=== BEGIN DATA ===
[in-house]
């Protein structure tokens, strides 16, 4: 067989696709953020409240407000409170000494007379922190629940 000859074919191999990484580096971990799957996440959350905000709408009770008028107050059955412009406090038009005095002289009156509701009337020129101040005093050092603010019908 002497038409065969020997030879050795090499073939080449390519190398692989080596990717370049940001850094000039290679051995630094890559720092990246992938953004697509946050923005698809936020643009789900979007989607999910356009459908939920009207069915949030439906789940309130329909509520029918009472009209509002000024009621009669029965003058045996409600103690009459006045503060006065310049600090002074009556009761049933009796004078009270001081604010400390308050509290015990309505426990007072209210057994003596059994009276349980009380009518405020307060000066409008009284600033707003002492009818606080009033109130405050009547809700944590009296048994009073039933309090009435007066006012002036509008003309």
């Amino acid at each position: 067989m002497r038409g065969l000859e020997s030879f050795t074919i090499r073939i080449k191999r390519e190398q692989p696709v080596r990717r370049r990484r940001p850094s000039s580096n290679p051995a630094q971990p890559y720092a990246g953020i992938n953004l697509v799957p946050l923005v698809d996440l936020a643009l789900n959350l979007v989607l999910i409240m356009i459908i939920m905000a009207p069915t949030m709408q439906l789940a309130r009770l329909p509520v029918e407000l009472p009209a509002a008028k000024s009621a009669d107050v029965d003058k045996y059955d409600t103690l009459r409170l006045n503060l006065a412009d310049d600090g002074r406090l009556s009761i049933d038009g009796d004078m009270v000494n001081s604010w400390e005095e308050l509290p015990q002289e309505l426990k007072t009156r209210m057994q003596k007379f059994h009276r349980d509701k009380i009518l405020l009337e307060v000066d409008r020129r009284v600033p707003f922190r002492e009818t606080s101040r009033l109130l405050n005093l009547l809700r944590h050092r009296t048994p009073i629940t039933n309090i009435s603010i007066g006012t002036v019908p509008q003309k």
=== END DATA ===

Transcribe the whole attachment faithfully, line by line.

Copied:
[in-house]
């Protein structure tokens, strides 16, 4: 067989696709953020409240407000409170000494007379922190629940 000859074919191999990484580096971990799957996440959350905000709408009770008028107050059955412009406090038009005095002289009156509701009337020129101040005093050092603010019908 002497038409065969020997030879050795090499073939080449390519190398692989080596990717370049940001850094000039290679051995630094890559720092990246992938953004697509946050923005698809936020643009789900979007989607999910356009459908939920009207069915949030439906789940309130329909509520029918009472009209509002000024009621009669029965003058045996409600103690009459006045503060006065310049600090002074009556009761049933009796004078009270001081604010400390308050509290015990309505426990007072209210057994003596059994009276349980009380009518405020307060000066409008009284600033707003002492009818606080009033109130405050009547809700944590009296048994009073039933309090009435007066006012002036509008003309």
């Amino acid at each position: 067989m002497r038409g065969l000859e020997s030879f050795t074919i090499r073939i080449k191999r390519e190398q692989p696709v080596r990717r370049r990484r940001p850094s000039s580096n290679p051995a630094q971990p890559y720092a990246g953020i992938n953004l697509v799957p946050l923005v698809d996440l936020a643009l789900n959350l979007v989607l999910i409240m356009i459908i939920m905000a009207p069915t949030m709408q439906l789940a309130r009770l329909p509520v029918e407000l009472p009209a509002a008028k000024s009621a009669d107050v029965d003058k045996y059955d409600t103690l009459r409170l006045n503060l006065a412009d310049d600090g002074r406090l009556s009761i049933d038009g009796d004078m009270v000494n001081s604010w400390e005095e308050l509290p015990q002289e309505l426990k007072t009156r209210m057994q003596k007379f059994h009276r349980d509701k009380i009518l405020l009337e307060v000066d409008r020129r009284v600033p707003f922190r002492e009818t606080s101040r009033l109130l405050n005093l009547l809700r944590h050092r009296t048994p009073i629940t039933n309090i009435s603010i007066g006012t002036v019908p509008q003309k």